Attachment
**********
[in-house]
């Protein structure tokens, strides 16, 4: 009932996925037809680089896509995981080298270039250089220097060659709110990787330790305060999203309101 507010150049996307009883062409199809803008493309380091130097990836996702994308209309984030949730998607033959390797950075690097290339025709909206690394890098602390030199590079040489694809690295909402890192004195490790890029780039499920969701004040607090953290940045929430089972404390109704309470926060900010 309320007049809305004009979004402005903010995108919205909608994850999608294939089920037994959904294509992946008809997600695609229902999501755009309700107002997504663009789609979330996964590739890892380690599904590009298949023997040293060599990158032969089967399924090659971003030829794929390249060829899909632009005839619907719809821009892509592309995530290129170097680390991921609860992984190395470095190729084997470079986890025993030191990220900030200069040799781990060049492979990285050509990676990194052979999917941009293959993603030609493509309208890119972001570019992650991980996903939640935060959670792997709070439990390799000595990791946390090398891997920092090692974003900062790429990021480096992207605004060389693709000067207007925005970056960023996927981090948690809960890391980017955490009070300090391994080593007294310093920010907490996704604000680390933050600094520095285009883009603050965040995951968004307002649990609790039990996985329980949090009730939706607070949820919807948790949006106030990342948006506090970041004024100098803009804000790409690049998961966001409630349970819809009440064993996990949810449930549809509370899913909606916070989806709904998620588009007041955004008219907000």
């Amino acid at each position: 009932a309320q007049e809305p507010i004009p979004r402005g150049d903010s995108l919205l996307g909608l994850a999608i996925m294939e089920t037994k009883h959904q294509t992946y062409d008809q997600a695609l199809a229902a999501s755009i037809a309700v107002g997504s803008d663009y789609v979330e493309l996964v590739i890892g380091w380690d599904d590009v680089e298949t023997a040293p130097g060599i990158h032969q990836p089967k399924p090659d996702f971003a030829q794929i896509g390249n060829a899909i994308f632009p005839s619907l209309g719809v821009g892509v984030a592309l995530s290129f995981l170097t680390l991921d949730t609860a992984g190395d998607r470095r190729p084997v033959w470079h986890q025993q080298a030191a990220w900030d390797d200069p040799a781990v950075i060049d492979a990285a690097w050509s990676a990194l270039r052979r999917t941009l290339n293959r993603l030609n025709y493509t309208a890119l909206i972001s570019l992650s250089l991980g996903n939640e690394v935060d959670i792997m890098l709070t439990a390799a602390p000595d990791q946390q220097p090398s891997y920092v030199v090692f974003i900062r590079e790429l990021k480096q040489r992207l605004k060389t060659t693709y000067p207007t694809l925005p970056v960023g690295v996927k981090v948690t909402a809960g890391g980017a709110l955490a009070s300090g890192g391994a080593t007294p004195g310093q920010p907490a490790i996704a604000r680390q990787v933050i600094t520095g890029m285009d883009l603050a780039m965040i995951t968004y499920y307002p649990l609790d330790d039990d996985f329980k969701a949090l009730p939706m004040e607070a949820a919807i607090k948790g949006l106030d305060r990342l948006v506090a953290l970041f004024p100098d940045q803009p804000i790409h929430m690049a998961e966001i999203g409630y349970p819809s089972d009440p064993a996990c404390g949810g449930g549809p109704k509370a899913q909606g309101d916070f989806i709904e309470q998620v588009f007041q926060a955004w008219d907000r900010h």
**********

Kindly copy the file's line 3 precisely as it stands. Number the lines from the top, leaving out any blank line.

């Amino acid at each position: 009932a309320q007049e809305p507010i004009p979004r402005g150049d903010s995108l919205l996307g909608l994850a999608i996925m294939e089920t037994k009883h959904q294509t992946y062409d008809q997600a695609l199809a229902a999501s755009i037809a309700v107002g997504s803008d663009y789609v979330e493309l996964v590739i890892g380091w380690d599904d590009v680089e298949t023997a040293p130097g060599i990158h032969q990836p089967k399924p090659d996702f971003a030829q794929i896509g390249n060829a899909i994308f632009p005839s619907l209309g719809v821009g892509v984030a592309l995530s290129f995981l170097t680390l991921d949730t609860a992984g190395d998607r470095r190729p084997v033959w470079h986890q025993q080298a030191a990220w900030d390797d200069p040799a781990v950075i060049d492979a990285a690097w050509s990676a990194l270039r052979r999917t941009l290339n293959r993603l030609n025709y493509t309208a890119l909206i972001s570019l992650s250089l991980g996903n939640e690394v935060d959670i792997m890098l709070t439990a390799a602390p000595d990791q946390q220097p090398s891997y920092v030199v090692f974003i900062r590079e790429l990021k480096q040489r992207l605004k060389t060659t693709y000067p207007t694809l925005p970056v960023g690295v996927k981090v948690t909402a809960g890391g980017a709110l955490a009070s300090g890192g391994a080593t007294p004195g310093q920010p907490a490790i996704a604000r680390q990787v933050i600094t520095g890029m285009d883009l603050a780039m965040i995951t968004y499920y307002p649990l609790d330790d039990d996985f329980k969701a949090l009730p939706m004040e607070a949820a919807i607090k948790g949006l106030d305060r990342l948006v506090a953290l970041f004024p100098d940045q803009p804000i790409h929430m690049a998961e966001i999203g409630y349970p819809s089972d009440p064993a996990c404390g949810g449930g549809p109704k509370a899913q909606g309101d916070f989806i709904e309470q998620v588009f007041q926060a955004w008219d907000r900010h």